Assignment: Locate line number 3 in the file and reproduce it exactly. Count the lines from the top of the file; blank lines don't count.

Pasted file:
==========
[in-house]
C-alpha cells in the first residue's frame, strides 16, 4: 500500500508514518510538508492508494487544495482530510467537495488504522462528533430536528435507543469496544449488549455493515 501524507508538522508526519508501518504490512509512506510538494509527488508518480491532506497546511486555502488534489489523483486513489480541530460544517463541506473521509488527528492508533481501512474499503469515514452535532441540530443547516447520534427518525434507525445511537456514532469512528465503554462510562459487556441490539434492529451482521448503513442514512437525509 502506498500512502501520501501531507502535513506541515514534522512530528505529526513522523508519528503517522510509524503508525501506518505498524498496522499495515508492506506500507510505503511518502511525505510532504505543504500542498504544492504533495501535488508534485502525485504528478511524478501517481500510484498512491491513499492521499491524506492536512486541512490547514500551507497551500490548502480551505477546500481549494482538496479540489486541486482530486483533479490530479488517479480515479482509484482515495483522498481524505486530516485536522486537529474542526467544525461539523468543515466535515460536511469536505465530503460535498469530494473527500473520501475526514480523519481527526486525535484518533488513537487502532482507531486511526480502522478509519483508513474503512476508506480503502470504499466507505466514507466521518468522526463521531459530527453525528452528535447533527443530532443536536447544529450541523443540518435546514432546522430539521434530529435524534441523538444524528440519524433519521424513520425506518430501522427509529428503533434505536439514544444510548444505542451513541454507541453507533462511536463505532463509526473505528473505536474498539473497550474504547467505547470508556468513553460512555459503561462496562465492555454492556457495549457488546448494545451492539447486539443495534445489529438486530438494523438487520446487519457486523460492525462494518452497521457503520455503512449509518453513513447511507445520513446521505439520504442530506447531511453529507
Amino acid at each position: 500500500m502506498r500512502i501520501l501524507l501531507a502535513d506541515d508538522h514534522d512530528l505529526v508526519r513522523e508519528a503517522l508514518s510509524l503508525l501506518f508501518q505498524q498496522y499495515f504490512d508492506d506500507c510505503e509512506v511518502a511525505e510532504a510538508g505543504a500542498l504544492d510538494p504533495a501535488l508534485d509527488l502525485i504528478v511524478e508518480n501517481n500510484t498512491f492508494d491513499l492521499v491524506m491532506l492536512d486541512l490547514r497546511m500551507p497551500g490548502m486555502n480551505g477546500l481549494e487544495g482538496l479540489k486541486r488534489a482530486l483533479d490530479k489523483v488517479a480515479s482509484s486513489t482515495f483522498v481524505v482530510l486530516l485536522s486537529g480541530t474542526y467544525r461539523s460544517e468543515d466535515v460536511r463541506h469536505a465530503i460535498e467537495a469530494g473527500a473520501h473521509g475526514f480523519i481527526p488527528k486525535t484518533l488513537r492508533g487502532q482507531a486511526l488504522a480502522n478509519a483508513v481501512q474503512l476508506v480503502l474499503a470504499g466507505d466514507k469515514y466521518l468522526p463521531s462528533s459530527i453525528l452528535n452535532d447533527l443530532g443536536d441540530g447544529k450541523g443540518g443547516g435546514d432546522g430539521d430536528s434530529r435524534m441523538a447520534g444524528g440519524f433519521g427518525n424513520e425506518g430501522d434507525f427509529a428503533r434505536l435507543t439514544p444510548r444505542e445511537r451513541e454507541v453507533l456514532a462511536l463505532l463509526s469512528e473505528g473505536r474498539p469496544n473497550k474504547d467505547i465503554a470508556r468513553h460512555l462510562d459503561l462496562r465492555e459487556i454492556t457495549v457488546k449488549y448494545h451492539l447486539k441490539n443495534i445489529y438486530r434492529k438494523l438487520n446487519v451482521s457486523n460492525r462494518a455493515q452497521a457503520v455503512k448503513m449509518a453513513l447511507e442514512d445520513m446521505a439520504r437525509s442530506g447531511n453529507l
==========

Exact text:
Amino acid at each position: 500500500m502506498r500512502i501520501l501524507l501531507a502535513d506541515d508538522h514534522d512530528l505529526v508526519r513522523e508519528a503517522l508514518s510509524l503508525l501506518f508501518q505498524q498496522y499495515f504490512d508492506d506500507c510505503e509512506v511518502a511525505e510532504a510538508g505543504a500542498l504544492d510538494p504533495a501535488l508534485d509527488l502525485i504528478v511524478e508518480n501517481n500510484t498512491f492508494d491513499l492521499v491524506m491532506l492536512d486541512l490547514r497546511m500551507p497551500g490548502m486555502n480551505g477546500l481549494e487544495g482538496l479540489k486541486r488534489a482530486l483533479d490530479k489523483v488517479a480515479s482509484s486513489t482515495f483522498v481524505v482530510l486530516l485536522s486537529g480541530t474542526y467544525r461539523s460544517e468543515d466535515v460536511r463541506h469536505a465530503i460535498e467537495a469530494g473527500a473520501h473521509g475526514f480523519i481527526p488527528k486525535t484518533l488513537r492508533g487502532q482507531a486511526l488504522a480502522n478509519a483508513v481501512q474503512l476508506v480503502l474499503a470504499g466507505d466514507k469515514y466521518l468522526p463521531s462528533s459530527i453525528l452528535n452535532d447533527l443530532g443536536d441540530g447544529k450541523g443540518g443547516g435546514d432546522g430539521d430536528s434530529r435524534m441523538a447520534g444524528g440519524f433519521g427518525n424513520e425506518g430501522d434507525f427509529a428503533r434505536l435507543t439514544p444510548r444505542e445511537r451513541e454507541v453507533l456514532a462511536l463505532l463509526s469512528e473505528g473505536r474498539p469496544n473497550k474504547d467505547i465503554a470508556r468513553h460512555l462510562d459503561l462496562r465492555e459487556i454492556t457495549v457488546k449488549y448494545h451492539l447486539k441490539n443495534i445489529y438486530r434492529k438494523l438487520n446487519v451482521s457486523n460492525r462494518a455493515q452497521a457503520v455503512k448503513m449509518a453513513l447511507e442514512d445520513m446521505a439520504r437525509s442530506g447531511n453529507l